To celebrate my recent birthday, my wife and I spent a weekend at Serenity Diamond Beach resort nearby my daughter and family. The resort fronts onto the pristine Diamond Beach and backs onto Khappinghat Nature Reserve where we would walk early morning and late afternoon to take in the many bird sounds and bird activity in the reserve at the rear of the resort grounds. Birders know these times as the morning and evening chorus being the best time to go bird watching, as birds are in their largest number feeding and calling, and much easier to spot.
The prominent bird feeding on the native flowers was the White-cheeked Honeyeater, a bird I had never seen in such abundance in one place. We could hear the chatter of the birds calling to one another in small feeding flocks. I love this little guy preening and calling in the clip below, making sure he does not miss out on being in the conversation.
This honeyeater looks very similar to its New Holland Honeyeater cousin, except for its white-cheeks, and also resides mostly in the coastal forests and scrubland of the east coast of NSW and Victoria, though there is a race also in the far south west WA. My wife was delighted when she spotted this immature White-cheeked Honeyeater resting alone and watching its relatives busily feeding and calling to one another. You will notice the white cheeks are still developing. Click on photos to enlarge them.
The occasional sound of the Eastern Whipbird was heard, at first we searched in the scrub as this is mostly an elusive ground feeding bird but when we could not find him there, my wife spotted him high in the eucalypt tree I was standing beneath.
Latest research has suggested that birds get a high (endorphin hit) from singing their songs, and one could believe this if they were standing where we were in the early morning. This Superb Fairy-wren male joined the chorus with his high pitched call which was much quieter than the other surrounding birds.
This Red-browed Finch was too busy feeding on this length of grass seed to join in the chorus.
Being Spring the sound of the Olive-backed Oriole could be heard and spotted calling also. This Summer immigrant is usually easily spotted when it calls as it is usually hidden in thick under canopy.
One of the common honeyeaters of the coast here, the Little Wattlebird were also seen, though I did not record any of their sound on this occasion.
One of my favorite bird calls is that of the Pied Butcherbird which is found on the north coast, we only have the Grey Butcherbird, which has a joyful laughing call making me smile when I here it each morning. The Pied has a more melodious chiming call.
We were immediately on alert with camera in hand and racing outside our resort villa when we heard a flock of Yellow-tailed Black Cockatoo pass over and landing on a native tree to feed on Banksia cones near the beach. There distinctive call can be heard.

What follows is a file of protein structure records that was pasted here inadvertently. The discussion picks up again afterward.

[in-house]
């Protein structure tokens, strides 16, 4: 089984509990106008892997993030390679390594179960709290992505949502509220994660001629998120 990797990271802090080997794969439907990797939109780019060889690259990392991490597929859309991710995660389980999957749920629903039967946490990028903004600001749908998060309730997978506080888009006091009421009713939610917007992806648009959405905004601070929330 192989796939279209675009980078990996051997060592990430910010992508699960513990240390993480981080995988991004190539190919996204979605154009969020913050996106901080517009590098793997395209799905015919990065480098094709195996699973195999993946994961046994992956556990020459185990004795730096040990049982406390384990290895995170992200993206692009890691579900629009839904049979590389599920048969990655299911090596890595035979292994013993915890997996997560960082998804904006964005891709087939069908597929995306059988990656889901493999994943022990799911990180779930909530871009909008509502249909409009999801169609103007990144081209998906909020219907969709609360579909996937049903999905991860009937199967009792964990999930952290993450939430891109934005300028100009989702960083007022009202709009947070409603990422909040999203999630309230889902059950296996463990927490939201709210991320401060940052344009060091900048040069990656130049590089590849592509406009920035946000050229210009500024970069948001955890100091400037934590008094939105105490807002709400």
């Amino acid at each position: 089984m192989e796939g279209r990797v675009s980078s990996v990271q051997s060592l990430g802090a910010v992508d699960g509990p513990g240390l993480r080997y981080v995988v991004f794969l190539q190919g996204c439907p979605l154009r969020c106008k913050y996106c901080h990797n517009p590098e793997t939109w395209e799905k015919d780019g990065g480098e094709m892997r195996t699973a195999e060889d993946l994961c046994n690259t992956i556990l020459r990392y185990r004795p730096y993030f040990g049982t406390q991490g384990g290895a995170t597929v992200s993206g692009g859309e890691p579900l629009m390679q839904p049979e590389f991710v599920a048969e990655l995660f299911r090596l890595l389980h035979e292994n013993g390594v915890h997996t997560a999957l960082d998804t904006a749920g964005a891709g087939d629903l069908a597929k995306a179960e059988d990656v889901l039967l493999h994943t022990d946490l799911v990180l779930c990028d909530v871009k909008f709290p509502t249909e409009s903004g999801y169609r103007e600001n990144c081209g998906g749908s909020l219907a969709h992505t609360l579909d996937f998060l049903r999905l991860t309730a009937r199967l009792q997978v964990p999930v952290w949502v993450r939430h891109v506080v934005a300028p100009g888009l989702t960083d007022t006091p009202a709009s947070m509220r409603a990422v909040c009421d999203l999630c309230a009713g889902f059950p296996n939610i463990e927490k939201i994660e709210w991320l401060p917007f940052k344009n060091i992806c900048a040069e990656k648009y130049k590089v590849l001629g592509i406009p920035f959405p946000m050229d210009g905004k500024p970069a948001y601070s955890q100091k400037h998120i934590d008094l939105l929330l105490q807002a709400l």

The Grey Fantail was flitting about, though not fanning his tail, and you can also hear the call of the Yellow-tails in the background.
In a tree in the back yard of my daughter’s home was this female Tawny Frogmouth. Unusual to find them alone this time of year, though it may be still a little immature and not yet breeding. The females have the ‘tawny’ or rufous colored plumage, particularly on the shoulders, while the males are more grey-brown.
On the beach front while sharing time with my daughter’s family we saw these Humpback Whales breaching far out at sea, but my birding lens managed to capture these pics.
If you have read this far in my post for this week I thank you. In recent weeks I have noticed a significant drop in my website/blog stats so I take this moment to ask if you would kindly comment and tell me what you think I could improve on or do differently if you have helpful suggestions. I am considering changing my blog posts to reflect my next book which I will be writing soon after my current research period. I believe God is bringing a new season to my blog, but it may begin in the new year, when my employment situation changes again.
Have a wonderful week! Happy Thanksgiving to my dear American friends! We could do with a holiday in Australia to give thanks for the wonderful things we enjoy because of God;s goodness to us. It is a time to celebrate our wonderful God with passionate joyful praise and appreciation.
“Let’s enter his presence with thanksgiving!
Let’s shout out to him in celebration!” – Psalm 95:2 (NET)
If this is your first visit to my blog, I welcome you and invite you to check out the rest of my website at my Homepage.
If you have not purchased my book ‘What Birds Teach Us’ check out my BirdBook page and find out more. This book sells at this time of year as a wonderful Christmas gift to give young people from the age of 7 to 12 years.
NOTE: All photos, videos and music used on this website are photographed, composed, performed by the site owner and remains his copyrighted property, unless otherwise stated. The use of any material that is not original material of the site owner is duly acknowledged as such. © W. A. Hewson 2015, 2016, 2017, 2018